Woman: “Oh, no, far from it. Hospitality is a gift of God’s grace, just like many other practical things such as helping and encouraging and craftmanship and leadership and administration. My problem was not that I served – we can’t do too much of that – but that I was ‘distracted’ by it. You know how it is in some families: a mother can be so engrossed in the practicalities of child care, that she neglects to listen to her children or talk to them. A father can be so taken up with earning money to support his family, that he’s too tired to spend any ‘quality time’ with them. Its just so with followers of Jesus Christ. You can be so preoccupied with doing things for Christ that you neglect to spend time with him. Whatever our area of service is – whether its hospitality, teaching, music, administration, encouragement, evangelism – we should never allow service to the Lord to distract us from fellowship with him.”
Visitor: “It’s not easy, though, for a practical person to do this, when there are so many jobs to be done, so many needs to be met?”
Woman: “No, it’s not always easy. But I realised that Jesus was right, and that I mustn’t let my practical service become an excuse for neglecting my soul. There are many Marthas around – and some of them may be a little bit proud that they are Marthas and not Marys – who may need to make a special effort to organise their lives so that they can attend to the Lord properly. It may be wise to set time aside on a daily and weekly basis when other activities can be put to one side so that we can do so. Perhaps some some of us have got out of the habit of having a time each day when we can read Scripture and pray. Perhaps others are allowing perfectly reasonable activities to get in the way of meeting together regularly on Sundays. Maybe some of us need to encouragement that others could give by asking us about our personal relationship with Jesus. We could do this after church services, in small groups, or just over a cup of coffee.”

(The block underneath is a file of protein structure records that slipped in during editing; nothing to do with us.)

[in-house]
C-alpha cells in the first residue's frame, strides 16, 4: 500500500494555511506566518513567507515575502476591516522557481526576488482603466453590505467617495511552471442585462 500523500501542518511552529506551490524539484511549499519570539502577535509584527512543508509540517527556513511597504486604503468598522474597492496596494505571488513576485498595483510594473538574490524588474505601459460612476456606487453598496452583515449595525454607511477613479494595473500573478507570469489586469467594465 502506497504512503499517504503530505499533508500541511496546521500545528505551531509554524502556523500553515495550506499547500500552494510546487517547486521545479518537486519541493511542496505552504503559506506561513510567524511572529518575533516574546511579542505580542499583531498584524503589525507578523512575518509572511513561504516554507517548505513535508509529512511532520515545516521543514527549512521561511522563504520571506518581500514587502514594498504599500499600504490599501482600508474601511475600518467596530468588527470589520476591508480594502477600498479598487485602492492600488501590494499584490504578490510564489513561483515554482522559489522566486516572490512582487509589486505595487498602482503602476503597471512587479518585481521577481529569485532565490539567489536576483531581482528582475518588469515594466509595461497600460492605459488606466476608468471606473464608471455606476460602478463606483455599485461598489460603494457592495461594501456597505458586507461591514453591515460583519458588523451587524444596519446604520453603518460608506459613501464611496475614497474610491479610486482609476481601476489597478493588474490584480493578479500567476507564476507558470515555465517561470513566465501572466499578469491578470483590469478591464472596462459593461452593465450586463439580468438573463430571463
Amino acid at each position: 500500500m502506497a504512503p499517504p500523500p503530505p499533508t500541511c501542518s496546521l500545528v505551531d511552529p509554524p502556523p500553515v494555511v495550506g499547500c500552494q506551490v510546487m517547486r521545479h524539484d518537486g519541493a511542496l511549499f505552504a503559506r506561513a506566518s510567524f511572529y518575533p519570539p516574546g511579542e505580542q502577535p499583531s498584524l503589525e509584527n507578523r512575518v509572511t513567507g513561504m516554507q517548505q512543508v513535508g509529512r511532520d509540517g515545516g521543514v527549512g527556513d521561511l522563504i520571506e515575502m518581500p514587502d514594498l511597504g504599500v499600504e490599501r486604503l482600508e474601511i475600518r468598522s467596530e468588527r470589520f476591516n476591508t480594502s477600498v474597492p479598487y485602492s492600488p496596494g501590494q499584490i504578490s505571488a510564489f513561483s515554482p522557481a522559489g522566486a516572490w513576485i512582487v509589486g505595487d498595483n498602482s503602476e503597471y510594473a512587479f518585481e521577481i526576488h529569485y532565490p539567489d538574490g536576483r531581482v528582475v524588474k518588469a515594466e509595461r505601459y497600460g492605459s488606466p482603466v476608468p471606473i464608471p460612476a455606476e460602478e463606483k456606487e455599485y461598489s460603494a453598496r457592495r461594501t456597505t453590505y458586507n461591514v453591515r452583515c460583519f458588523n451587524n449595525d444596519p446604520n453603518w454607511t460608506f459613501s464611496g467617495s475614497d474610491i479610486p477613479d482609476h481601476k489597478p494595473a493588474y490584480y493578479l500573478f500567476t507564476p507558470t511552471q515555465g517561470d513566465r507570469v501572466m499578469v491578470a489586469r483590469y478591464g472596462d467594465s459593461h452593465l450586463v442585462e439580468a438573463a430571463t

Visitor: “Look, it’s getting late and you must be rather tired. I have a few lines here that may help you to remember what we’ve talked about.
Occupied for Jesus with her pots and pans.
Loving Him, yet fevered, burdened to the brim,
Careful, troubled Martha, occupied for Him.
Mary on the footstool, eyes upon her Lord,
Occupied with Jesus, drinking in His word.
This one thing was needful, all else strangely dim;
Loving, listening Mary, occupied with Him.
So may we, like Mary, choose the better part:
Resting in His presence, hands and feet and heart;
Drinking in His wisdom, strengthened by His grace;
Waiting for the summons, eyes upon His face.
When it comes, we’re ready, spirit, will, and nerve;
Mary’s heart to worship, Martha’s hand to serve;
This the rightful order, as our lamps we trim:
Occupied WITH Jesus, then occupied FOR Him!”‘
You make your way to the guest room. But before you turn in you decide to do two things. The first thing is to see if the Bible records anything that Martha said or did after this little incident. How effectively did she learn her lesson? Yes – there it is, in John chapter 11: two amazing things that Martha said, that showed just how closely she had learned to attend to Jesus. Her brother Lazarus had died four days earlier. Martha said to Jesus, “Lord, if you had been here, my brother would not have died. But I know that even now God will give you whatever you ask.” Then Jesus said to Martha, “I am the resurrection and the life. He who believes in me will live, even though he dies; and whoever lives and believes in me will never die. Do you believe this?” “Yes, Lord,” she told him, “I believe that you are the Christ, the Son of God, who was to come into the world.” These are two are most of the remarkable confessions of faith ever recorded, and they come from the lips of Martha. Then you look ahead to John 12:2, and, guess what? She is still serving meals.
The second thing you do is talk to the Lord about you’ve learned from Martha. “Lord, I confess that I have too often allowed time spent for you to distract me from time I might have spent with you. I have taken care of other people’s vineyards, but my own vineyard I have neglected. I dedicate myself right now to the duty, privilege and joy of knowing you, the only true God, and Jesus Christ whom you have sent.”